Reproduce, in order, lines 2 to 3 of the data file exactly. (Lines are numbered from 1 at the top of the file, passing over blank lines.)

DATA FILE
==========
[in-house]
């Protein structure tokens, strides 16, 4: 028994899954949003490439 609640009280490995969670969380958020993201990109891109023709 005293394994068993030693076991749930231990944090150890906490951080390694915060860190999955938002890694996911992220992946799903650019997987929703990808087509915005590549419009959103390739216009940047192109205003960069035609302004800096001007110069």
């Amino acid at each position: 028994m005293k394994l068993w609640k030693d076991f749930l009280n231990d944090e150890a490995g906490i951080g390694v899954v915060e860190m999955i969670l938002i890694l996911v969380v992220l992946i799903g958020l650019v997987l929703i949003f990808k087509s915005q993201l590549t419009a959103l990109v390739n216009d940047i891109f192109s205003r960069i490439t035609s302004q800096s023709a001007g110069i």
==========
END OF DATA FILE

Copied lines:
């Protein structure tokens, strides 16, 4: 028994899954949003490439 609640009280490995969670969380958020993201990109891109023709 005293394994068993030693076991749930231990944090150890906490951080390694915060860190999955938002890694996911992220992946799903650019997987929703990808087509915005590549419009959103390739216009940047192109205003960069035609302004800096001007110069």
């Amino acid at each position: 028994m005293k394994l068993w609640k030693d076991f749930l009280n231990d944090e150890a490995g906490i951080g390694v899954v915060e860190m999955i969670l938002i890694l996911v969380v992220l992946i799903g958020l650019v997987l929703i949003f990808k087509s915005q993201l590549t419009a959103l990109v390739n216009d940047i891109f192109s205003r960069i490439t035609s302004q800096s023709a001007g110069i």